Wednesday, September 10, 2008

The Drifting Classroom (Japan, 1987)

Keith over at Teleport City has expressed a similar sentiment in the past, and while I don't mean to bite his style, it's one that I clearly share: I get no joy out of disliking movies. True, I've employed the lash with more than a few deserving turkeys in my day, but I've also found within many of those same films enough hidden virtues -- accidental or otherwise -- to make the time spent watching them seem worthwhile. You see, I think of myself as bringing to every movie I watch a predisposition toward liking it, and the tortuous internal bargaining that I sometimes have to go through in order to reach that goal is for me one of the pleasures of the movie watching experience. In the end, it's always about enjoyment. I'm not one to seek out a movie that I know is going to suck just so that I can get some hollow form of satisfaction out of feeling superior to the people who made it. That, to quote Porter, is my idea of nothing to do.

That said, I had an even larger than usual investment in wanting to like Nobuhiko Obayashi's 1987 film The Drifting Classroom. I really love Obayashi's debut film, Hausu -- so much so that I referred to it as a "masterpiece" in one of my posts and, in a corresponding Teleport City review, praised Obayashi for his daring vision. Having stuck my neck out in such a manner, I naturally would like to have Obayashi's subsequent films validate my assessment of him as being some kind of transgressive visionary. So far, though, no luck. The Little Girl Who Conquered Time was too stultifying to even bother writing about, and The Drifting Classroom is, in fact, so dismal that it tempts me to reconsider my judgment of Hausu altogether.

This is in part because Classroom actually shares many elements of Hausu: The oppressively kitschy sentimentality, broadly stereotyped characters, and naive special effects among them. But here Obayashi doesn't contrast those saccharine elements -- as he did in the earlier film -- with others that are disturbing in equal measure, but instead actually softens significantly the horrific elements of his source material. This leads me to suspect that the director, with Hausu, might not have been using those elements quite as sardonically and self consciously as I had originally thought. Instead, it may just be that Obayashi is just a crazy guy with really awful taste, and that Hausu is only so awesome due to a confluence of happy accidents.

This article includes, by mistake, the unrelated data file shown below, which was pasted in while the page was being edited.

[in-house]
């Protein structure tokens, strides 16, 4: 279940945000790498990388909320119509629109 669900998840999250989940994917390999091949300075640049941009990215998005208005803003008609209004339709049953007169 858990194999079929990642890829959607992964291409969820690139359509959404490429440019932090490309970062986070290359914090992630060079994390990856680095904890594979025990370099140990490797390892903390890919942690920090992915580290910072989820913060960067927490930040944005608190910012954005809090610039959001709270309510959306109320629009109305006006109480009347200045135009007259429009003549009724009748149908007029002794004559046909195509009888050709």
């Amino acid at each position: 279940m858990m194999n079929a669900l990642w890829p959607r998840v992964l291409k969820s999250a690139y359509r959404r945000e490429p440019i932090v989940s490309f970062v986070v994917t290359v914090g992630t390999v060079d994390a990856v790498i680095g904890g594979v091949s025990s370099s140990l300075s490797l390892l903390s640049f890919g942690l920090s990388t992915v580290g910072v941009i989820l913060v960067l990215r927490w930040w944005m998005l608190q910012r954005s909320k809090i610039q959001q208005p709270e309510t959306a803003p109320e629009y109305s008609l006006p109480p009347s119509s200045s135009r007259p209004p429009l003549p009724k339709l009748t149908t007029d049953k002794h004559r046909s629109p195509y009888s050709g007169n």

The Drifting Classroom is based on the highly regarded horror manga of the same name by Kazuo Umezu, a source that could have provided Obayashi with plenty of instances of visceral horror to choose from had he chosen to go in that direction. The story involves an entire elementary school that is, for reasons unexplained, suddenly transported into a harsh, post-apocalyptic wasteland in the distant future. In the comic, what then transpires is a brutal power struggle involving adults and children alike in which some elements strain to achieve a semblance of civilized order while others surrender to savagery, paranoia and panic.

This is depicted in shocking detail in the manga's frames, with not even the youngest children being spared from either perpetrating or being on the receiving end of acts of violent cruelty (in this sense the Manga both follows in the footsteps of Lord of the Flies and prefigures Battle Royal). Obayashi, however, shies away from this aspect of the story (which also might be described as being, at least in part, the actual point of the story) and completely omits or tones down most of those incidents, instead seemingly trying to steer the narrative toward being more of a lightweight kids' adventure story along the lines of The Goonies.